Inaugural Juneteenth lecture series convenes wide web audience

Juneteenth has been celebrated in Texas since the end of the Civil War, a commemoration of the day in 1865 when news finally reached enslaved peoples in Galveston that they’d been freed by the Emancipation Proclamation.

Now Rice is honoring the holiday with an annual Juneteenth lecture series to discuss issues of race, racism and injustice. The inaugural daylong event was held June 19.

Over 3,200 people watched online Friday as nine Rice professors offered 20-minute lectures with short Q&A sessions on such topics as slavery before and after Juneteenth, media coverage of protests, racial bias and the Second Amendment, and criminal justice under Jim Crow laws.

Former Army Capt. Paul J. Matthews, founder and chairman of Houston’s Buffalo Soldiers National Museum, also spoke for an hour during a talk moderated by Associate Provost Roland B. Smith Jr.

“I’m pleased to come together to commemorate this very important event in the history of the United States and what I believe is one of the most critical and pivotal times in our history,” said Rice Provost Reginald DesRoches as he introduced the day’s guests.

The series was organized by the President and Provost’s offices with assistance from the Office of Diversity and Inclusion; the Office of Multicultural Affairs; the Center for African and African American Studies; and the Task Force on Slavery, Segregation and Racial Injustice.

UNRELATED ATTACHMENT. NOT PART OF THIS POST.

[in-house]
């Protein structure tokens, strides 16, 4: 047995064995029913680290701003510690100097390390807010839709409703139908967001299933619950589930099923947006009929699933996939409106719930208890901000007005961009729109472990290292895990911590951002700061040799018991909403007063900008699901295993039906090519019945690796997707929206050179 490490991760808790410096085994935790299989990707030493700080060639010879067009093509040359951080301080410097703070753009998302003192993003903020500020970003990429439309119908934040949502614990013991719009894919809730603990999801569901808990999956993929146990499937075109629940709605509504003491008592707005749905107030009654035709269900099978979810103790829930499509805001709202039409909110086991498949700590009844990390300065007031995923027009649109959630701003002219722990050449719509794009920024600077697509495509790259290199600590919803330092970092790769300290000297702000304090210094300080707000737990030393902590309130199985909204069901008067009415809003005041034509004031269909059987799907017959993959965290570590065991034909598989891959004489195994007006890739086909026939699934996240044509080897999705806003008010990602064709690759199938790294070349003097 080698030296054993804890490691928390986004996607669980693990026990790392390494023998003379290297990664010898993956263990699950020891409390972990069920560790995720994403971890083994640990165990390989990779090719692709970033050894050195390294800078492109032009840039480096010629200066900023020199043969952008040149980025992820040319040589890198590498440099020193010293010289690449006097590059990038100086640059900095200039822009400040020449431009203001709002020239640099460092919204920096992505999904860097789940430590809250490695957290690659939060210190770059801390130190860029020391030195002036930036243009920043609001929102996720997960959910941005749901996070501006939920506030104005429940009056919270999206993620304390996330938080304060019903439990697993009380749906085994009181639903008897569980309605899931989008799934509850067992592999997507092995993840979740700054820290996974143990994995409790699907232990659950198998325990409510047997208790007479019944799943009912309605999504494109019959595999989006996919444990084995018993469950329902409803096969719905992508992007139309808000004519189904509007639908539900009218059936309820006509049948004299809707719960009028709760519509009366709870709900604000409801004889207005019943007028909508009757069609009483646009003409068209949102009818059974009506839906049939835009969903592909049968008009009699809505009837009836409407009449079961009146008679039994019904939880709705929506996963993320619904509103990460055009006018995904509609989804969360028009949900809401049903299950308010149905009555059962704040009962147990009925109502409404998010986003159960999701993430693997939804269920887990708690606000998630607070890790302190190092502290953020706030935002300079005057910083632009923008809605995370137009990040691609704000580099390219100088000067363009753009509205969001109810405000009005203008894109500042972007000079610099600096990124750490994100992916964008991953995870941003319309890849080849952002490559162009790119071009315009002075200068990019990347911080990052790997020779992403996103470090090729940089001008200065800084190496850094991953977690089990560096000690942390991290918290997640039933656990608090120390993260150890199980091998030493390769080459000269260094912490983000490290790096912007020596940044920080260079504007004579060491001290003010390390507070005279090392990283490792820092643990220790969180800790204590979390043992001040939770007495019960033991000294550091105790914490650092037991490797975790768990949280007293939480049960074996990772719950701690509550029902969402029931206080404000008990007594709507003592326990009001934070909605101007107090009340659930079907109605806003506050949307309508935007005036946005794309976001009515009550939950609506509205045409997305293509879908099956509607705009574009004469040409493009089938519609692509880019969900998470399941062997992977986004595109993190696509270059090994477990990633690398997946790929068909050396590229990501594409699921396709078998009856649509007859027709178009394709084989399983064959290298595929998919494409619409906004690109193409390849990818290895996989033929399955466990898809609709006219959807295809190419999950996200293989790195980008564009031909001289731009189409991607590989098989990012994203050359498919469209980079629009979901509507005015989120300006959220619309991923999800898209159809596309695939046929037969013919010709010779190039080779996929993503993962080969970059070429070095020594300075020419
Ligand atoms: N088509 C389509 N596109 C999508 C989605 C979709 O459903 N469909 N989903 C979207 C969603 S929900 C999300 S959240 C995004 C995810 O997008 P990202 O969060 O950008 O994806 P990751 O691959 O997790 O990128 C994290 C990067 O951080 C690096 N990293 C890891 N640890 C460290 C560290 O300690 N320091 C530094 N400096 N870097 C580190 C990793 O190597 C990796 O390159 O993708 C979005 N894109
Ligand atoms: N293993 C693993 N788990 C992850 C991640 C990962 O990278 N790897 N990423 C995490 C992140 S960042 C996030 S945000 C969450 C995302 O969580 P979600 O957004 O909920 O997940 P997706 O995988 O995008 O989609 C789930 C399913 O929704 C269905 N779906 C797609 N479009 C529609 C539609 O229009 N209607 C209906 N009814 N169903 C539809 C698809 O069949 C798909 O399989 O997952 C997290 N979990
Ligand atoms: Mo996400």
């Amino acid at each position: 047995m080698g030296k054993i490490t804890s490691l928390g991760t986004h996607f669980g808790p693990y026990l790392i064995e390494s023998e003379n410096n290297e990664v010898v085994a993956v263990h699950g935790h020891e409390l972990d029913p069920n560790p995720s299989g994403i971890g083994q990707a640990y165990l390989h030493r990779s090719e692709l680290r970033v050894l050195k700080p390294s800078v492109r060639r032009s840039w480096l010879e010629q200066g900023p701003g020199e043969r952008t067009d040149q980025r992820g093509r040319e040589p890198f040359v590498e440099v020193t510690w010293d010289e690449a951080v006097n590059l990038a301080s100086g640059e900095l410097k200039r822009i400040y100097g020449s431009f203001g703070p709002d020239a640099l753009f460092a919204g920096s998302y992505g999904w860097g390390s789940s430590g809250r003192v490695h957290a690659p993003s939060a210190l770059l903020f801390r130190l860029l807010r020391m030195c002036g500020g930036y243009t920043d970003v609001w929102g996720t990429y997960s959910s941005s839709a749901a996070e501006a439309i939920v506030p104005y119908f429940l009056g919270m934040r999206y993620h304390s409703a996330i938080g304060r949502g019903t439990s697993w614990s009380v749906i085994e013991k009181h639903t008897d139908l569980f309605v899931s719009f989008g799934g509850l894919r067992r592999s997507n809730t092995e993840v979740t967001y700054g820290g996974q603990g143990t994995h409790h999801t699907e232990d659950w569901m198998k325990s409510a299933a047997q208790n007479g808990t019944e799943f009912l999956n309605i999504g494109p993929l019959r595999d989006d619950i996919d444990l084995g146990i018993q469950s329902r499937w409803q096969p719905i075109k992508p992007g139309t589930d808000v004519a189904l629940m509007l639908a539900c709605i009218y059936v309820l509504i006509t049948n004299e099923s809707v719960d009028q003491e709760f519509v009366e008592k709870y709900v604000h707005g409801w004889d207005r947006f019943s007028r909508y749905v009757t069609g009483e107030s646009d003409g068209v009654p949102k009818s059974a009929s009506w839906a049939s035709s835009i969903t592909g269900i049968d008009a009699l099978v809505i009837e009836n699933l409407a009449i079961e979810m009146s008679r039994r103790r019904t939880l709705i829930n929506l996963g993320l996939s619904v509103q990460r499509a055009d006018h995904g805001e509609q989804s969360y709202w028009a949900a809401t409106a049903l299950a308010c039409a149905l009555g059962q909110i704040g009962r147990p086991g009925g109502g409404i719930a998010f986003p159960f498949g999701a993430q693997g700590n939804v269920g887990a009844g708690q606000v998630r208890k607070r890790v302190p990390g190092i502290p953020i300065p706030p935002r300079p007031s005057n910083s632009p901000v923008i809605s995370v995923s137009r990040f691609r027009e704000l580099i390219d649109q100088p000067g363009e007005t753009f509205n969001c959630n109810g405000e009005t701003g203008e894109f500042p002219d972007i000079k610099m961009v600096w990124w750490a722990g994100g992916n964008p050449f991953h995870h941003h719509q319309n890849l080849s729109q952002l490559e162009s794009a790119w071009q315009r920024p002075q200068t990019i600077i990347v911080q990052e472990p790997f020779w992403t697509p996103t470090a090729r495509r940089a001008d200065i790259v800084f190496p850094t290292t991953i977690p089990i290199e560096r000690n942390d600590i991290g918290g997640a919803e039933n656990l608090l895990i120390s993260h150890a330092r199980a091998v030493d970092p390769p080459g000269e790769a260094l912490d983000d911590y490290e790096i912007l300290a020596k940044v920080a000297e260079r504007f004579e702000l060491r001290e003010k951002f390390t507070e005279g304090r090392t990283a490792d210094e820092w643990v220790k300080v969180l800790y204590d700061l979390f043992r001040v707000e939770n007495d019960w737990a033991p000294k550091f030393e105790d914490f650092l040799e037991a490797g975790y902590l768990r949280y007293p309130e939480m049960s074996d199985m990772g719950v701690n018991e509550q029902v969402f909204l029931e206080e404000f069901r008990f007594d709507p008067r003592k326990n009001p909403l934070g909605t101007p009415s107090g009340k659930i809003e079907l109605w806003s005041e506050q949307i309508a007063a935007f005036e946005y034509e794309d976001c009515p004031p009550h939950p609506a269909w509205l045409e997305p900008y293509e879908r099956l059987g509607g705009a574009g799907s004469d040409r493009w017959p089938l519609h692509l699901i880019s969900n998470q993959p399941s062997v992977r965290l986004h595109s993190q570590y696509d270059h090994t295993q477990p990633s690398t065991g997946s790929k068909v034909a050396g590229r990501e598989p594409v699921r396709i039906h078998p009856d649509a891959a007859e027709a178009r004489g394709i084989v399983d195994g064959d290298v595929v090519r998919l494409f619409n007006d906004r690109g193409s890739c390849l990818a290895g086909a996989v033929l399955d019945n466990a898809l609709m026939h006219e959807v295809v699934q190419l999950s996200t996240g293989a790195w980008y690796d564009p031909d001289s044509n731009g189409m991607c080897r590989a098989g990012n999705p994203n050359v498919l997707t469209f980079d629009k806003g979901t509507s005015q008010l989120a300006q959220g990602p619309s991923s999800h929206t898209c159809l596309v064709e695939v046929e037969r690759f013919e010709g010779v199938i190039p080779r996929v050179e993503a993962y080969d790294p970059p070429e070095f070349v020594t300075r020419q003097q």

The daylong program featured lectures from experts throughout the university.

Among the speakers were sociology professor Jenifer Bratter, the director of the Program for the Study of Ethnicity, Race and Culture at Rice’s Kinder Institute for Urban Research, whose lecture was entitled “Reflecting on the Lessons of Juneteenth: Racial (In)Justice and the Role of Place”; Pulitzer Prize-winning history professor Caleb McDaniel, who spoke on “Slavery Before and After Juneteenth”; and Dr. Alexander Byrd, Associate Professor of History and Associate Dean of Humanities, who discussed “Race, Schools and Freedom Now.”

Other lectures offered insight into race and the criminal justice system, media coverage of protests, the Second Amendment and racial bias and how people and organizations can combat racism. A full lineup of speakers and topics is available at

For those who couldn’t watch the presentations live, the entire lecture series is now available for viewing online on Rice’s YouTube channel.

“If we’re going to mark and celebrate Juneteenth, we should do so with a knowledge and awareness of the history of slavery, and the racial legacy that followed,” DesRoches said. “Today’s lecture series is an opportunity for us to reflect, to learn and to begin a conversation on how we might build a more diverse, equitable and inclusive community at Rice and beyond.”

About Katharine Shilcutt

Katharine Shilcutt is a media relations specialist in Rice University's Office of Public Affairs.